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Pattern Matching Algorithms Demystified: KMP


Chances are that if you've worked with strings then you have also tried to locate a specific substring in the entire source string. In computer science this is called pattern matching or string matching. And to accomplish this task, there are a few classic algorithms. In this two-part series we’re going to discuss string searching algorithms. We will start with Knuth-Morris-Pratt.

Author Info:
By: Barzan "Tony" Antal
Rating: 4 stars4 stars4 stars4 stars4 stars / 19
July 29, 2008
TABLE OF CONTENTS:
  1. · Pattern Matching Algorithms Demystified: KMP
  2. · The Theory
  3. · C Implementation
  4. · Taking a Break

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Pattern Matching Algorithms Demystified: KMP - C Implementation
(Page 3 of 4 )

First things first, I want to make it clear that there are numerous K-M-P implementations. Therefore, the solution you’re going to read here isn’t the only one. You can surely find others with a quick Google search. The coding language is C++ and it is cross-platform compatible. I’ve compiled it with Visual Studio 2005.

I have opted for the “string” C++ objects. Moreover, we are reading from the stdin and printing out to the stdout. Check out the following code snippet. It’s the “main” section of the program. Notice the necessary header files as well as the prototypes of the function and the method we’re going to use later on. It’s straight-forward.

#include <iostream>

#include <stdlib.h>

#include <string>

using namespace std;

int* genprefix(string);

void kmp_match(string, string);

int main()

{

string t;

string p;

cout << "Enter the T string: ";

cin >> t;

cout << "Enter the P string: ";

cin >> p;

kmp_match(t,p);

return 0;

}

Here comes the part where the fun begins. The following function generates the prefix array. It receives the pattern string (p) as a parameter. The key parts of the code snippet are the while loop and the if section: “if (p[k] == p[q]) k++” since this is where the current substring is increased to the maximum length (if there’s a match).

int* genprefix(string p)

{ // declaration and initialization of variables

int *a;

int m = (int)p.length();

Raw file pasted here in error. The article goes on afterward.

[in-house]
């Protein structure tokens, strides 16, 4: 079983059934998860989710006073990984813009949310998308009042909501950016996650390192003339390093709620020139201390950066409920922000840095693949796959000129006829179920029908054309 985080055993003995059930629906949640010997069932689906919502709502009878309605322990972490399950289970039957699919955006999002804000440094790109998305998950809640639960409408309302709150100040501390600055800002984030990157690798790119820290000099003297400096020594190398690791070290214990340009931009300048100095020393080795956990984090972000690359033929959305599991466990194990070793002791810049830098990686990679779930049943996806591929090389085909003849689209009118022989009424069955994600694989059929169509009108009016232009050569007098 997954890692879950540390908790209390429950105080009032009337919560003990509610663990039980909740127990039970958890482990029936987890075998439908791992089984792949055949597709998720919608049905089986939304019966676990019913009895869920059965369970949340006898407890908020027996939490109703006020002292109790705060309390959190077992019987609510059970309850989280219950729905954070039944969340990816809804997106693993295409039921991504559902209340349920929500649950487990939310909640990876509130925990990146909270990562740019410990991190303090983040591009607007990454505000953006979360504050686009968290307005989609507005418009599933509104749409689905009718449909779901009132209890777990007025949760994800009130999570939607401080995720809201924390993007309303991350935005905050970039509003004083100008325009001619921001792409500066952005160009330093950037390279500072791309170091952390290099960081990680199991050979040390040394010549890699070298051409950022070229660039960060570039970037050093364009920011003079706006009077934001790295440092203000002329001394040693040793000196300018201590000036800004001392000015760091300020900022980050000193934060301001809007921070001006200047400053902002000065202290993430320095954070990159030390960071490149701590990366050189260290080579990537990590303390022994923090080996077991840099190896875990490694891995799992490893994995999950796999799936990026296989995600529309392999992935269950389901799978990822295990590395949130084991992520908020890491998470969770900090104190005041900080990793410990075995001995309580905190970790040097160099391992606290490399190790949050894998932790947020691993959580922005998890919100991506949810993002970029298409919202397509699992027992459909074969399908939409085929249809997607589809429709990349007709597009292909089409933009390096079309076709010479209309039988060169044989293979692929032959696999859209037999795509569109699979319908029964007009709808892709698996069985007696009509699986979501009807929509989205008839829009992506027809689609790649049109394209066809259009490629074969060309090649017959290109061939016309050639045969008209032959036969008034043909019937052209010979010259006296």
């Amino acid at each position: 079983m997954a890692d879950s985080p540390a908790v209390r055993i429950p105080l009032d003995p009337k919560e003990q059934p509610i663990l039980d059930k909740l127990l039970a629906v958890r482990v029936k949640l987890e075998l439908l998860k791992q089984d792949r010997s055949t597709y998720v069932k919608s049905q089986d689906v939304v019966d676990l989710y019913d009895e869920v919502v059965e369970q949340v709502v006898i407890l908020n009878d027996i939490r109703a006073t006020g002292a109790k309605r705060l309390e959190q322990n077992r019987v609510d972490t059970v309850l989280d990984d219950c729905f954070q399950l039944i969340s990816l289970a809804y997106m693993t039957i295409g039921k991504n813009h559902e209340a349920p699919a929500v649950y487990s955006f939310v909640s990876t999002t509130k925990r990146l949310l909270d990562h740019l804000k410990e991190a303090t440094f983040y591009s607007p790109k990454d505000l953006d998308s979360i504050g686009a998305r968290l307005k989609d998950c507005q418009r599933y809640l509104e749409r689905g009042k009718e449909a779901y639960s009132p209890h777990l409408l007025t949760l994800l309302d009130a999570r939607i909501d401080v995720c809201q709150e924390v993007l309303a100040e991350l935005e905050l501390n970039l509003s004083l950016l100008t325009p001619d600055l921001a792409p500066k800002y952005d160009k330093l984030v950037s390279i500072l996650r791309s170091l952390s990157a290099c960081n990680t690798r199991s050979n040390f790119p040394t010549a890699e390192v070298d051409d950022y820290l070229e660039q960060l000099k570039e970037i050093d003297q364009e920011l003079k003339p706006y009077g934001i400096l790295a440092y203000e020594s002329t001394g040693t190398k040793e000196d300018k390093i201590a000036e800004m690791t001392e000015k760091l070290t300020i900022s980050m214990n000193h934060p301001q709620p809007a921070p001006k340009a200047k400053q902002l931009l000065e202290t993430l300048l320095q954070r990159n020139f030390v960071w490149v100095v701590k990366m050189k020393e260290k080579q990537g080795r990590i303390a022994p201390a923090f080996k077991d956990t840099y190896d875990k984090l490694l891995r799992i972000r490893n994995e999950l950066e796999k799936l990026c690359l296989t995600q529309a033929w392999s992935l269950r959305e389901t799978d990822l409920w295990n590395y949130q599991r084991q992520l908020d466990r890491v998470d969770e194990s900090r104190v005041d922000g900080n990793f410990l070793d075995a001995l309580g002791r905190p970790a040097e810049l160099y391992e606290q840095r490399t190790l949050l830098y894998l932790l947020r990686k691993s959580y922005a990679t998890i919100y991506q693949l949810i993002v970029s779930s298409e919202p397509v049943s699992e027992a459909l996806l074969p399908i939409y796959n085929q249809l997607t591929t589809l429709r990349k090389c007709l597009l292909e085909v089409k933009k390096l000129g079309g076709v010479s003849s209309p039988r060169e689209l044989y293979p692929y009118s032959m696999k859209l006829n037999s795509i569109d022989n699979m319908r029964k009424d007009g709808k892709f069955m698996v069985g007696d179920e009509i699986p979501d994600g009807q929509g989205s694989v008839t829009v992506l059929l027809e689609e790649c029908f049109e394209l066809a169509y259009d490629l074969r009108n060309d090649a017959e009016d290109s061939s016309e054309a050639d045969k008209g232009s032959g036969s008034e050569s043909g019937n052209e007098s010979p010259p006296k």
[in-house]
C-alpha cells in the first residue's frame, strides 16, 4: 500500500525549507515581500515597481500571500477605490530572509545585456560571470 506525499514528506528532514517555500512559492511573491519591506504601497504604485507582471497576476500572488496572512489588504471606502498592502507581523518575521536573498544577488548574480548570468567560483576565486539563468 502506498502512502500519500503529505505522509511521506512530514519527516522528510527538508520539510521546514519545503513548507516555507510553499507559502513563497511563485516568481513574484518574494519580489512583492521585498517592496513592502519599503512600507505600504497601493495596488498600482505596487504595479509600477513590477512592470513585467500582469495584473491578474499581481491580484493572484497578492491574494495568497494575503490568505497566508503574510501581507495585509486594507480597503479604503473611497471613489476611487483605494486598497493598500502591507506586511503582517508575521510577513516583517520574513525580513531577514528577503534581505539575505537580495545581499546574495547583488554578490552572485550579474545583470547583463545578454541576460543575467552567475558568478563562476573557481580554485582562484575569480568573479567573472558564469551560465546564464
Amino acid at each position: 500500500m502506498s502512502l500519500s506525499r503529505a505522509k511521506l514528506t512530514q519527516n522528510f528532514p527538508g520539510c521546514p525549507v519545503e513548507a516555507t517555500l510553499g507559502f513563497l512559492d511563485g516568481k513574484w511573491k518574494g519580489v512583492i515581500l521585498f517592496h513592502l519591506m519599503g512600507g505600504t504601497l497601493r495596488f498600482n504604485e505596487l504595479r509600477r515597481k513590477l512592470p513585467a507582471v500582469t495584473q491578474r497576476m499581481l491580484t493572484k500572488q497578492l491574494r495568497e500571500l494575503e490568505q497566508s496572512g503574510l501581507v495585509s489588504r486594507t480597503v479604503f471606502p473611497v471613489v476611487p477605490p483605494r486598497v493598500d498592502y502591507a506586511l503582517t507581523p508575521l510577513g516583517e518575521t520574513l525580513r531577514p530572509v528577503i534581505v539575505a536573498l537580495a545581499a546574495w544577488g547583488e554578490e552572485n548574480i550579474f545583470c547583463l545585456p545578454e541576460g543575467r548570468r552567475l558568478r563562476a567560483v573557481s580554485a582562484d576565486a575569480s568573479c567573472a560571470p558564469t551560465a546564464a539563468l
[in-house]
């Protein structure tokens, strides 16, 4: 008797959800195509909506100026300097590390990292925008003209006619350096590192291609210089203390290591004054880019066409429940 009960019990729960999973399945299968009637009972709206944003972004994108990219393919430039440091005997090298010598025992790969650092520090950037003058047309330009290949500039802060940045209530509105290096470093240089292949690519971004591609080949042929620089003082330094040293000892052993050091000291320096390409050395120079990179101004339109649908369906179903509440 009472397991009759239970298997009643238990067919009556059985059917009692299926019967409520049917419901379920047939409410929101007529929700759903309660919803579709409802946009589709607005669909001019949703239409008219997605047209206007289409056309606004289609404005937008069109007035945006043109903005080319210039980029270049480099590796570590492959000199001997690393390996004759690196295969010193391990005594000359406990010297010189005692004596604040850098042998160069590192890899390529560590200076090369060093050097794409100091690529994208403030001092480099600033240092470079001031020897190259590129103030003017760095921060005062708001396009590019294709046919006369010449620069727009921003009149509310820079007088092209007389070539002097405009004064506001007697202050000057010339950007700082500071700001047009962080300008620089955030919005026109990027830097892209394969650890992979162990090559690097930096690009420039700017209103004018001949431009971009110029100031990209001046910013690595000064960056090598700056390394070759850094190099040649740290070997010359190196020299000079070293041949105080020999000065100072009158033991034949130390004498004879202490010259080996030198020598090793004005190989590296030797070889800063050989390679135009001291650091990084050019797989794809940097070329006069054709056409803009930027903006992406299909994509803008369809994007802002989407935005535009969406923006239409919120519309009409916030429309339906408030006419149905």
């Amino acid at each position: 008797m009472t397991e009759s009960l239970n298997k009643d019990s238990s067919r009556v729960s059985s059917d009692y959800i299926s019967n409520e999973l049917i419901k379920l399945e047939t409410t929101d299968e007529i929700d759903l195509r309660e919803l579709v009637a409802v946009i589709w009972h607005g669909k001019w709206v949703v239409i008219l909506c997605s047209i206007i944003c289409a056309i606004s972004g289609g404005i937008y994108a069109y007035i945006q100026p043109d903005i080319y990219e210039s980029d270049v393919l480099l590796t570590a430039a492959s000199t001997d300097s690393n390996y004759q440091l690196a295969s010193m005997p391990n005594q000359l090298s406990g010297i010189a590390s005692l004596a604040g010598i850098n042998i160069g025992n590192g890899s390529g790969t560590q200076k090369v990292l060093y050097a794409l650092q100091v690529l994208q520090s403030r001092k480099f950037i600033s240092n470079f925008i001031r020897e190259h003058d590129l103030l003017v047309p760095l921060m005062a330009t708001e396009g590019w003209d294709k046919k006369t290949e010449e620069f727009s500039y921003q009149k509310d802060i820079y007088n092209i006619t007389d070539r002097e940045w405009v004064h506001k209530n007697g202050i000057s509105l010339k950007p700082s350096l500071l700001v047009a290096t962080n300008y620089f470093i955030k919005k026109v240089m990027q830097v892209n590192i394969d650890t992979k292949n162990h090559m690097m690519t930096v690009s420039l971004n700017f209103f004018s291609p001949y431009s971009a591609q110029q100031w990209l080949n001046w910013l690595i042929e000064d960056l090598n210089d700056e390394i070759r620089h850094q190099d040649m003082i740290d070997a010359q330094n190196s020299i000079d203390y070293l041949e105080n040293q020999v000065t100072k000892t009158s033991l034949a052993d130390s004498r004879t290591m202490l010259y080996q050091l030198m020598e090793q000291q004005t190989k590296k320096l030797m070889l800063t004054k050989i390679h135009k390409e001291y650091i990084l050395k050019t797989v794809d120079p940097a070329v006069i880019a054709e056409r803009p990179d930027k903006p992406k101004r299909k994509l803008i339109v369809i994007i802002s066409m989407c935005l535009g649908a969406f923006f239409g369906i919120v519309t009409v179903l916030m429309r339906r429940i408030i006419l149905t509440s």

int k = 0;

// we allocate dynamically the soon-to-be prefix array

a = (int *)malloc(m*sizeof(int));

a[0] = 0;

// beginning of the prefix generation algorithm

for(int q = 1; q < m; q++)

{

while (k > 0 && p[k] != p[q])

k = a[k-1];

if (p[k] == p[q])

k++;

a[q] = k;

}

// end of the prefix generation algorithm

return a;

}

Finally, here’s where we are coding the searching algorithm. The method has two parameters: string t and string p - source text string and pattern string, respectively. The algorithm is intuitive since we are moving from left to right, taking into consideration the prefix array. Thanks to that said method we can eliminate lots of unnecessary comparisons and switches. We are jumping right to the next possible substrings.

void kmp_match(string t, string p)

{ // declaration and initialization of variables

int *a;

int q = 0;

int n = (int)t.length();

int m = (int)p.length();

 

// we generate the prefix array

a = genprefix(p);

// we print the content of the prefix array

cout << endl << "Content of the prefix array: ";

for (int i = 0; i < m; i++)

cout << a[i] << " ";

cout << endl;

 

// beginning of the K-M-P algorithm

for (int i = 0; i < n; i++)

{

while(q > 0 && p[q] != t[i])

q = a[q-1];

if (p[q] == t[i])

q++;

if (q == m)

{

cout << "Matches on " << i - m + 1 << " position." << endl;

q = a[q-1];

}

}

// end of the K-M-P algorithm

}

The above block of code also prints out the content of the prefix array. It will be useful by the time you learn how the algorithm works. All in all, if you would like to download the complete source code with the compiled executable, then just click on the button below. It is archived in ZIP format.


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